Thank you. I'm scared of googling lol. I swear you can tell webmd you have a headache and it will come back you have cancer.

I went ahead and googled Pollakiuria and it sounds fitting. We've been wondering ourselves if it isn't stress/anxiety related. There are no major stressors in her life that we're aware of. But we always seem to be in a hurry. Always running late to wherever we need to go. And it does seem to get worse when we're getting ready to leave. Pee, brush teeth, pee, put on shoes, pee, make it out the door. 2 minute drive then she has to go first thing upon arrival.

We decided we'd try this week to not rush her at all. We will make a point of getting ready earlier and even if we are running late, we will not hurry. We'll be late if we must. We did this all day today. She maintained about a 20 minute average.

Quoting Sassy762:

I'm the same way but I have had 7 kids..........

I googled and found this

Overactive Bladder in Children

Overactive bladder is a form of urinary incontinence, which is the involuntary release of urine. Children as well as adults can have an overactive bladder.

What Are the Signs of Overactive Bladder in Children?

A child with an overactive bladder will need to urinate frequently and, at times, the need may be urgent. He or she may not make it to the toilet before the urine begins to flow.

What Causes Overactive Bladder in Children?

Children with overactive bladders have a need to urinate more often than usual because their bladder muscles have uncontrollable spasms. The muscles surrounding the urethra -- the tube from the bladder that urine passes through -- can be affected. These muscles are meant to prevent urine from leaving the body, but they may be "overridden" if the bladder undergoes a strong contraction.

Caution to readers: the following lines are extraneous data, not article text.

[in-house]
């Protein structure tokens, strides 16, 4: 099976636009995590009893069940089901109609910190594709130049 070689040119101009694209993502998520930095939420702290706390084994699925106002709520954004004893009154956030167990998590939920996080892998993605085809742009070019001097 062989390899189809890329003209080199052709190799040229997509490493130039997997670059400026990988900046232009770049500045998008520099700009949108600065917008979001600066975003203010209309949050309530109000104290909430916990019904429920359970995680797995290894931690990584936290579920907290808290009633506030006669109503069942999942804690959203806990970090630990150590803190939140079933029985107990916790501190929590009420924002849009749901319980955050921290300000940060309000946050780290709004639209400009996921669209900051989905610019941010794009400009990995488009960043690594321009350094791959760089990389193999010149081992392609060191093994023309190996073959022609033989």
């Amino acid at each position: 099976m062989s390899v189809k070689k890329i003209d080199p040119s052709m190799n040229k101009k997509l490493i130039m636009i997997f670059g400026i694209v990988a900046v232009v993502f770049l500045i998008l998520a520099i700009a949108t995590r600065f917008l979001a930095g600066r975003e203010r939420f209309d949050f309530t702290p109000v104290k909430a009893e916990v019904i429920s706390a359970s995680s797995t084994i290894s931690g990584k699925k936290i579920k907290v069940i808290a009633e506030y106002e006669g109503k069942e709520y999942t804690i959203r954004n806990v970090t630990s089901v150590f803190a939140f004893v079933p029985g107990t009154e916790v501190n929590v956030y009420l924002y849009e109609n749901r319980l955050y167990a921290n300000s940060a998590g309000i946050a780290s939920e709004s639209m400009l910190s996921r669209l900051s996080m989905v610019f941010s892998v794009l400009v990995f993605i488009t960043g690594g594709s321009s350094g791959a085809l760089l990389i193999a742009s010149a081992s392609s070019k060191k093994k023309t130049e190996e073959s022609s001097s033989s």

Urinary tract infections can cause a need to urinate as the urinary tract becomes inflamed and uncomfortable. Certain neurological conditions may cause these symptoms.

Another cause of overactive bladder is a condition called pollakiuria, or frequent daytime urination syndrome. Children who have pollakiuria urinate frequently. In some cases, they may urinate every five to 10 minutes or urinate between 10 and 30 times a day. This condition is most common among children aged 3 to 8 and is present only during waking hours. There are no other symptoms present. Doctors believe that pollakiuria is related to stress. Usually, the condition goes away after two to three weeks without requiring treatment.

Other causes of overactive bladder in children include:

  • consumption of caffeine, which increases urine output and can cause spasms in the bladder muscle
  • consumption of ingredients that a child may be allergic to
  • events that cause anxiety